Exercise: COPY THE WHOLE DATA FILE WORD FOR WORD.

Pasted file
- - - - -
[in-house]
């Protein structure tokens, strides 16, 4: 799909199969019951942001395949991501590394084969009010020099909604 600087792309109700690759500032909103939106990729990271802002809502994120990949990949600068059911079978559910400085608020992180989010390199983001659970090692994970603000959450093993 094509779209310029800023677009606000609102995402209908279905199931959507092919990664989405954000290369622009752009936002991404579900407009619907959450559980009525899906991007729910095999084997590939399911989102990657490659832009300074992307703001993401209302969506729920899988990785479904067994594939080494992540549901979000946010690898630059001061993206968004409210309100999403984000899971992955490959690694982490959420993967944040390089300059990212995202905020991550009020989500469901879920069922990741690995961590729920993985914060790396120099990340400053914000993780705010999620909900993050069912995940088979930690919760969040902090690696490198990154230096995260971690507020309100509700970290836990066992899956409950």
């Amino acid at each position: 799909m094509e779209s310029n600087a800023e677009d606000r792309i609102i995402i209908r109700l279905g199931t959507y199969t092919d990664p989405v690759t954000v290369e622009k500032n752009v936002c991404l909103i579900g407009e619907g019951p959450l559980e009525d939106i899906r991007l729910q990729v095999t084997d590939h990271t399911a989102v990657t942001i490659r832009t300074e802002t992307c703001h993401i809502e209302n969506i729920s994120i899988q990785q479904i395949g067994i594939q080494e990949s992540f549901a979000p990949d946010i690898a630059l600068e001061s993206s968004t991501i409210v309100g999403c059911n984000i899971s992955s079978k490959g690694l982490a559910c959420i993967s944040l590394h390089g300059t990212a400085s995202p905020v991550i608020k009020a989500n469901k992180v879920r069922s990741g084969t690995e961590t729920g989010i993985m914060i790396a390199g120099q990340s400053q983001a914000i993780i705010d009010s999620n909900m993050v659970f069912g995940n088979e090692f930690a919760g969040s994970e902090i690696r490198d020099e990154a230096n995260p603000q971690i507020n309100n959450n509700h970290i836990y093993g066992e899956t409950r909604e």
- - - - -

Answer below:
[in-house]
């Protein structure tokens, strides 16, 4: 799909199969019951942001395949991501590394084969009010020099909604 600087792309109700690759500032909103939106990729990271802002809502994120990949990949600068059911079978559910400085608020992180989010390199983001659970090692994970603000959450093993 094509779209310029800023677009606000609102995402209908279905199931959507092919990664989405954000290369622009752009936002991404579900407009619907959450559980009525899906991007729910095999084997590939399911989102990657490659832009300074992307703001993401209302969506729920899988990785479904067994594939080494992540549901979000946010690898630059001061993206968004409210309100999403984000899971992955490959690694982490959420993967944040390089300059990212995202905020991550009020989500469901879920069922990741690995961590729920993985914060790396120099990340400053914000993780705010999620909900993050069912995940088979930690919760969040902090690696490198990154230096995260971690507020309100509700970290836990066992899956409950």
């Amino acid at each position: 799909m094509e779209s310029n600087a800023e677009d606000r792309i609102i995402i209908r109700l279905g199931t959507y199969t092919d990664p989405v690759t954000v290369e622009k500032n752009v936002c991404l909103i579900g407009e619907g019951p959450l559980e009525d939106i899906r991007l729910q990729v095999t084997d590939h990271t399911a989102v990657t942001i490659r832009t300074e802002t992307c703001h993401i809502e209302n969506i729920s994120i899988q990785q479904i395949g067994i594939q080494e990949s992540f549901a979000p990949d946010i690898a630059l600068e001061s993206s968004t991501i409210v309100g999403c059911n984000i899971s992955s079978k490959g690694l982490a559910c959420i993967s944040l590394h390089g300059t990212a400085s995202p905020v991550i608020k009020a989500n469901k992180v879920r069922s990741g084969t690995e961590t729920g989010i993985m914060i790396a390199g120099q990340s400053q983001a914000i993780i705010d009010s999620n909900m993050v659970f069912g995940n088979e090692f930690a919760g969040s994970e902090i690696r490198d020099e990154a230096n995260p603000q971690i507020n309100n959450n509700h970290i836990y093993g066992e899956t409950r909604e």